Way, way back, somewhere around 2001, I wrote an article about the Internet and E-publishing. Here are a few excerpts:
    Thirty years ago when Gene Roddenberry created the world of Star Trek, he envisioned a future where all information was retrieved from computers.  Whether displayed on a monitor screen, a hand-held device, or spoken aloud, information on paper had become obsolete.  Classic printed books were treasured artifacts.    Viewers watched; imaginations caught fire.  A generation weaned on Star Trek set about making Roddenberry’s vision a reality.  Yet I doubt if anyone expected the changeover to all-electronic information to gain a serious foothold in our lifetime.

    But it’s happening.  Here and now in the earliest days of the twenty-first century.

    Bill Gates, in his 1995 book The Road Ahead, declared that the Internet--the Information Highway, as he called it–would become a dominant force in our lives.  Not in the negative sense of Big Brother, but as a connector to a vast world of information, services, and communication.   If you’re reading this article, you are “online.”  You are already part of the Information Highway, the World Wide Web–the Internet.  Would you give it up?   Lose your ability to have instant communication with distant children, parents, your old school buddies?  Lose your instant ability to check the sports scores, research clothing in Medieval Times, print a map, order a gift basket for Aunt Tillie, download a book to read, chat with someone in New Zealand, even Antarctica?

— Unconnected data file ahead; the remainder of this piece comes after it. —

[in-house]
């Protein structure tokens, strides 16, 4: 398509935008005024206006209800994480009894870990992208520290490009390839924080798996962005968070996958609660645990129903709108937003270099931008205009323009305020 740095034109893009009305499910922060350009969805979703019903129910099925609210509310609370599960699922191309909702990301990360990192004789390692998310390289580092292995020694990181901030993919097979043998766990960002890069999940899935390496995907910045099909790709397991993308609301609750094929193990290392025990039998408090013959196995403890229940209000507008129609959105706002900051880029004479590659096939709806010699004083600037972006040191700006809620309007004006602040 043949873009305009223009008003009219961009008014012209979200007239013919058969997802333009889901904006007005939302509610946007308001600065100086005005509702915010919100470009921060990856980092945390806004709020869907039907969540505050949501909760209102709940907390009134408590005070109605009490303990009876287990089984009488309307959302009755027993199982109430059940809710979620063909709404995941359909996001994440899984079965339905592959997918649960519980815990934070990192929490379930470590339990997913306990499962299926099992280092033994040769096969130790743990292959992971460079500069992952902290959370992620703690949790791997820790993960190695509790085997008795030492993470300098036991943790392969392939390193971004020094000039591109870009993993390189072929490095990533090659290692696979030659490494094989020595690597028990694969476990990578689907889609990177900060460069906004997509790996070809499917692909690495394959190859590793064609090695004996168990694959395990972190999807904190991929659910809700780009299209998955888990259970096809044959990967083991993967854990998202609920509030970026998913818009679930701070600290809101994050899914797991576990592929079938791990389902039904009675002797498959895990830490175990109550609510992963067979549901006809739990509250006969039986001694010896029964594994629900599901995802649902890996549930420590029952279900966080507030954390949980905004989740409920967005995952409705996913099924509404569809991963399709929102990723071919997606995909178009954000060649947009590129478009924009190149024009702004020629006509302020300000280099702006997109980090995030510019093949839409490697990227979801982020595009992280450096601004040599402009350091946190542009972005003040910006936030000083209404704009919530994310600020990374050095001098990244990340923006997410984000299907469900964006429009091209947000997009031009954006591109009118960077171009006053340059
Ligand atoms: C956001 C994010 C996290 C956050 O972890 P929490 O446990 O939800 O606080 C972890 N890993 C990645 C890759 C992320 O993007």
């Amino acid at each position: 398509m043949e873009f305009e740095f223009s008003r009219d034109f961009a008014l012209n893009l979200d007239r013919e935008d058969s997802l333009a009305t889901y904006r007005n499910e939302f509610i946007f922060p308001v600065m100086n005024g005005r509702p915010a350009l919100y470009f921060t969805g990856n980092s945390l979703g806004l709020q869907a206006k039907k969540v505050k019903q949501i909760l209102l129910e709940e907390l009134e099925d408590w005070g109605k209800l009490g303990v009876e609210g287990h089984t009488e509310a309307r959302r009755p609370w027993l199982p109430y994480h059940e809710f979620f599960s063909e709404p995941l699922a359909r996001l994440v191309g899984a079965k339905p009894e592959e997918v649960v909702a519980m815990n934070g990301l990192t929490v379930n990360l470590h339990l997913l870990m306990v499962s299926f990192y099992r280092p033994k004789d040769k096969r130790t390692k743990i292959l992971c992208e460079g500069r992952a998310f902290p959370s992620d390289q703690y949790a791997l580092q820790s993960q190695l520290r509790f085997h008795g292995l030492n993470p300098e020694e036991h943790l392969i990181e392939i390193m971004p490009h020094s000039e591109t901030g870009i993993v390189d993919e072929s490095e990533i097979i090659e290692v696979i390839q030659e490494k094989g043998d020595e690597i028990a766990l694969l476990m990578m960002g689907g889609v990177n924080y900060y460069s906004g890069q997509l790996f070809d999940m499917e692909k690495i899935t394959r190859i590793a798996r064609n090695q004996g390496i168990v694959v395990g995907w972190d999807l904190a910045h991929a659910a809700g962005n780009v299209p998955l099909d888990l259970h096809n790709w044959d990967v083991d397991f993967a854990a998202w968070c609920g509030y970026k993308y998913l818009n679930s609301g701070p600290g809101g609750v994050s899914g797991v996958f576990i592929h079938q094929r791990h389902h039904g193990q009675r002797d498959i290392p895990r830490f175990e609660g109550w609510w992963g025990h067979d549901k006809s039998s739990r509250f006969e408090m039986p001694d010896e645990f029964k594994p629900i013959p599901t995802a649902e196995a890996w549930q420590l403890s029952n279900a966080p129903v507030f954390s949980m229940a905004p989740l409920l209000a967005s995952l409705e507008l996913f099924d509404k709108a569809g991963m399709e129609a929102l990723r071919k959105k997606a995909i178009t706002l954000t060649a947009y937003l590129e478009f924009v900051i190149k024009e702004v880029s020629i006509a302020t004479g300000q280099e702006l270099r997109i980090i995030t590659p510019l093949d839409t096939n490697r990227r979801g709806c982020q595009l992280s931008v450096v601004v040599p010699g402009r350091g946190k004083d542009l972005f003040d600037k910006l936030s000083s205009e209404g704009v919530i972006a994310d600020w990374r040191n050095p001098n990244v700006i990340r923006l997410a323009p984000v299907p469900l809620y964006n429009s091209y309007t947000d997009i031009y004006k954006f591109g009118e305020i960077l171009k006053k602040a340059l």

In 1997 a group of experts got together to predict the dollar amount which would be generated by the Internet in 1998.  They decided on a figure of eight billion ($8,000,000,000).   When the numbers were totaled at the end of 1998, the actual figure was one hundred two billion ($102,000,000,000).  In other words, the experts missed it by a mile.  And the Net continues to grow at an ever-increasing speed.

. . . .